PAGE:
A Pilgrim's Guide to Deshka Kings

A Pilgrim’s Guide to Deshka Kings

By Dan Bonney

You’ve probably already tried all the bank-fishing options for kings, hopefully with a little bit of success. But the only choices for inexpensive freshwater kings near Anchorage are in Ship Creek and during the weekend openings along the Parks Highway at Willow, Caswell, Sheep and Montana creeks. Easy access always means shoulder-to-shoulder crowds, especially when the run is in. Since none of these streams are monitored during the season, you are on your own figuring out run-timing and strength.

If you have access to a boat, pretty much any powered boat, the next logical step in your pursuit of freshwater kings should be the Deshka. While success rates vary with each year’s run, the Deshka provides a great location to avoid the hordes of bank fishermen and improve your chances of success for a high-quality chrome-bright king at reasonable cost.

Where to Go
The Deshka is one of the few fishable tributaries that feeds the Susitna from its west bank. A boat is required but a major multi-day expedition is unnecessary. The easiest access is from the Deshka Landing boat launch just north of the Willow town center. From Anchorage your road time will be about an hour and 20 minutes heading north on the Glenn and then the Parks Highway. Turn left off the Parks at the sign for the Willow State Recreation Site and then watch for a paved road to the left that will take you to the dead-end at Deshka Landing after a few more miles. Access to parking and the launch are gated but accessible 24 hours a day during the season. The landing charges a $30 daily fee for parking and launching. You pick up a ticket at the automated gate on entry and pay with a credit card when you exit.

Once launched, the run down the Susitna to the Deshka confluence is pretty straightforward. The trip downstream takes about 20 minutes, even with a small skiff with a 20 hp prop motor. But there are several areas that can be very shallow, less than two feet. If you stay close to the high bluffs and follow the undercut banks you will find the deeper channels. The most hazardous spots are where you have to go from the east- to west sides to pick up the outside of a curve. If you are new to the area the best bet is to follow another boat down the first few trips. When you see the cabin on the bluff dead-ahead you’ll know you’re almost there.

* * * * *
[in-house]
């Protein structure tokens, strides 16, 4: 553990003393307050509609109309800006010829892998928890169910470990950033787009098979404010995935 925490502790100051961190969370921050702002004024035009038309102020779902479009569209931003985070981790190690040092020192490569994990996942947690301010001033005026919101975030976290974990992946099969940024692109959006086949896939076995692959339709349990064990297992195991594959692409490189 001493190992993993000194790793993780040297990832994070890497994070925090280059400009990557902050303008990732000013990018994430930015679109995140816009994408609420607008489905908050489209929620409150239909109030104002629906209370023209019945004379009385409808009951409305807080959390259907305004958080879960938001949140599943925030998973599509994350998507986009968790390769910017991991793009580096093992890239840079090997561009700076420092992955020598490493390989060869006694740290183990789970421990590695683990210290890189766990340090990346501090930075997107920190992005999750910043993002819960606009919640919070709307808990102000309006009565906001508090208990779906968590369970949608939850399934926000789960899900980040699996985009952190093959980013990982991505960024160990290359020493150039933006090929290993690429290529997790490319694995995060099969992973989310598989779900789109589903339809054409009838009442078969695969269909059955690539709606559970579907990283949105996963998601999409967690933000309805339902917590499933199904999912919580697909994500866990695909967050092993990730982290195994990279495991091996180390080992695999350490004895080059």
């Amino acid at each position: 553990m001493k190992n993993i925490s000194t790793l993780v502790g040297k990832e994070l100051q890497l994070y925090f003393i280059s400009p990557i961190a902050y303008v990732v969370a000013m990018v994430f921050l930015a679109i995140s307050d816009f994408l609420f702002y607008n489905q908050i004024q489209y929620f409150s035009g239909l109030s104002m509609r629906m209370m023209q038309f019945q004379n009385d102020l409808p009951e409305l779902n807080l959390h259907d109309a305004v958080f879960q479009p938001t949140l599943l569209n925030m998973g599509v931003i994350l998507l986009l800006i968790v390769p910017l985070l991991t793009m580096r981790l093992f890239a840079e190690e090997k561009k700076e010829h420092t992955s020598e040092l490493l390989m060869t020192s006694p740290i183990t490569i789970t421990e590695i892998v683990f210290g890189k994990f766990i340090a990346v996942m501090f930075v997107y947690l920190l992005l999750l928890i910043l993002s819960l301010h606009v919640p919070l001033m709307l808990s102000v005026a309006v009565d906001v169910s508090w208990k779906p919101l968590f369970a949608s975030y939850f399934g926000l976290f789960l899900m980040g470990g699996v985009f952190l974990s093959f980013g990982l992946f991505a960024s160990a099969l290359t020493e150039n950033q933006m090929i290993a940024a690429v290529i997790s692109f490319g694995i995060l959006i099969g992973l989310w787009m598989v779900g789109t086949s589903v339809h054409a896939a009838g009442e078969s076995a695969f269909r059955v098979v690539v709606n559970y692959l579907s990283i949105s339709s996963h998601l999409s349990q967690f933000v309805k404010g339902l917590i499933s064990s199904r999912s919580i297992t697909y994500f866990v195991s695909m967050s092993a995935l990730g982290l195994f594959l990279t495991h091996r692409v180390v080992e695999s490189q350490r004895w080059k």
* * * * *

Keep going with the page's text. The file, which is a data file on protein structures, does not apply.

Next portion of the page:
The final turn into the Deshka beaches several boats every year. Stick to the main channel of the Susitna until you get close to the bluff and then make a sharp turn north into the Deshka—don’t cut the corner. And make sure your motor is not locked down in case you get too shallow or bump a drifting log. 

A jet motor makes the trip down easier and faster but it’s not required as long as you are content to fish within the first couple of miles of the confluence. Most folks fish in this area rather than upstream, even if they have the capability to go farther. The fishing at the confluence seems to be more productive without the extra effort of heading upstream. If you plan to fish upstream from the confluence, a jet is required since water depths dip down to less than two feet.

If you want to avoid the early-morning run up the Parks or to stay for more than a day there are campsites available on a first-come, first-served basis on the finger at the east side of the confluence. The Mat-Su Borough also maintains a few portalets, docking areas and fish-cleaning stations as long as they have the funding to do so. Don’t forget its June, near the water, in the woods with nearby marshy areas; that means mosquitoes . . . lots of them. On the water they usually seem bearable but on shore don’t forget the bug juice.

When to Go
Unique among the Susitna tributaries, the state operates a counting weir on the Deshka. Once it’s operating in late May, you can look at the fish counts and decide when to go. But the weir is located about seven miles upstream, probably two or three fish-travel days, from the confluence. When the peak hits the weir, most fish are already gone from the confluence. In an average year, a few fish will wander in as early as mid-May, but the best fishing at the confluence usually occurs sometime between the first and third week of June. With only two or three weekends in the window, it can feel like naval combat, so escape on a weekday if you can.